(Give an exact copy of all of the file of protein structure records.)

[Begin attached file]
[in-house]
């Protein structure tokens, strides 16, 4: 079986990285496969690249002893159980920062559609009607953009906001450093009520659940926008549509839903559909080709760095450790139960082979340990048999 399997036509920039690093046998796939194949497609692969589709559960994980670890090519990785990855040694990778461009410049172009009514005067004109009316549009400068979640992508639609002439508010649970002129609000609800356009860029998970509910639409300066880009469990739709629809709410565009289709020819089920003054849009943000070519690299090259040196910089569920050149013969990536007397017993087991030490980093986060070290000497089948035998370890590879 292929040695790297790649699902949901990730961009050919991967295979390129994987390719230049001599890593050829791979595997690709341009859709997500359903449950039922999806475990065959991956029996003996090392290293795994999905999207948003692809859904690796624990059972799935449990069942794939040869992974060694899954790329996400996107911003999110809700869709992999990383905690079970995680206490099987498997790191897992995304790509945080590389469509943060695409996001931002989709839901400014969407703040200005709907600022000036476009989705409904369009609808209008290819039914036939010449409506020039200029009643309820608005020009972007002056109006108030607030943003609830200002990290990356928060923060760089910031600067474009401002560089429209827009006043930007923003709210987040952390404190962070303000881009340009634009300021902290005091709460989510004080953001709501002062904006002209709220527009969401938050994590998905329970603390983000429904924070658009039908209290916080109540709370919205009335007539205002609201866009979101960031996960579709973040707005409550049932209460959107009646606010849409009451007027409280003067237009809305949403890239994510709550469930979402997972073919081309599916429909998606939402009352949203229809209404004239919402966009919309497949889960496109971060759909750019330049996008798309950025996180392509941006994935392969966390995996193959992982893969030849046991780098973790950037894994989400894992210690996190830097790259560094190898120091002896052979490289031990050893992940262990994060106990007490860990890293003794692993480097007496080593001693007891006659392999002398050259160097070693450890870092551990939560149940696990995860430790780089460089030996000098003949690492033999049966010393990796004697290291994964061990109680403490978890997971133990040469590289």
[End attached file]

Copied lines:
[in-house]
């Protein structure tokens, strides 16, 4: 079986990285496969690249002893159980920062559609009607953009906001450093009520659940926008549509839903559909080709760095450790139960082979340990048999 399997036509920039690093046998796939194949497609692969589709559960994980670890090519990785990855040694990778461009410049172009009514005067004109009316549009400068979640992508639609002439508010649970002129609000609800356009860029998970509910639409300066880009469990739709629809709410565009289709020819089920003054849009943000070519690299090259040196910089569920050149013969990536007397017993087991030490980093986060070290000497089948035998370890590879 292929040695790297790649699902949901990730961009050919991967295979390129994987390719230049001599890593050829791979595997690709341009859709997500359903449950039922999806475990065959991956029996003996090392290293795994999905999207948003692809859904690796624990059972799935449990069942794939040869992974060694899954790329996400996107911003999110809700869709992999990383905690079970995680206490099987498997790191897992995304790509945080590389469509943060695409996001931002989709839901400014969407703040200005709907600022000036476009989705409904369009609808209008290819039914036939010449409506020039200029009643309820608005020009972007002056109006108030607030943003609830200002990290990356928060923060760089910031600067474009401002560089429209827009006043930007923003709210987040952390404190962070303000881009340009634009300021902290005091709460989510004080953001709501002062904006002209709220527009969401938050994590998905329970603390983000429904924070658009039908209290916080109540709370919205009335007539205002609201866009979101960031996960579709973040707005409550049932209460959107009646606010849409009451007027409280003067237009809305949403890239994510709550469930979402997972073919081309599916429909998606939402009352949203229809209404004239919402966009919309497949889960496109971060759909750019330049996008798309950025996180392509941006994935392969966390995996193959992982893969030849046991780098973790950037894994989400894992210690996190830097790259560094190898120091002896052979490289031990050893992940262990994060106990007490860990890293003794692993480097007496080593001693007891006659392999002398050259160097070693450890870092551990939560149940696990995860430790780089460089030996000098003949690492033999049966010393990796004697290291994964061990109680403490978890997971133990040469590289």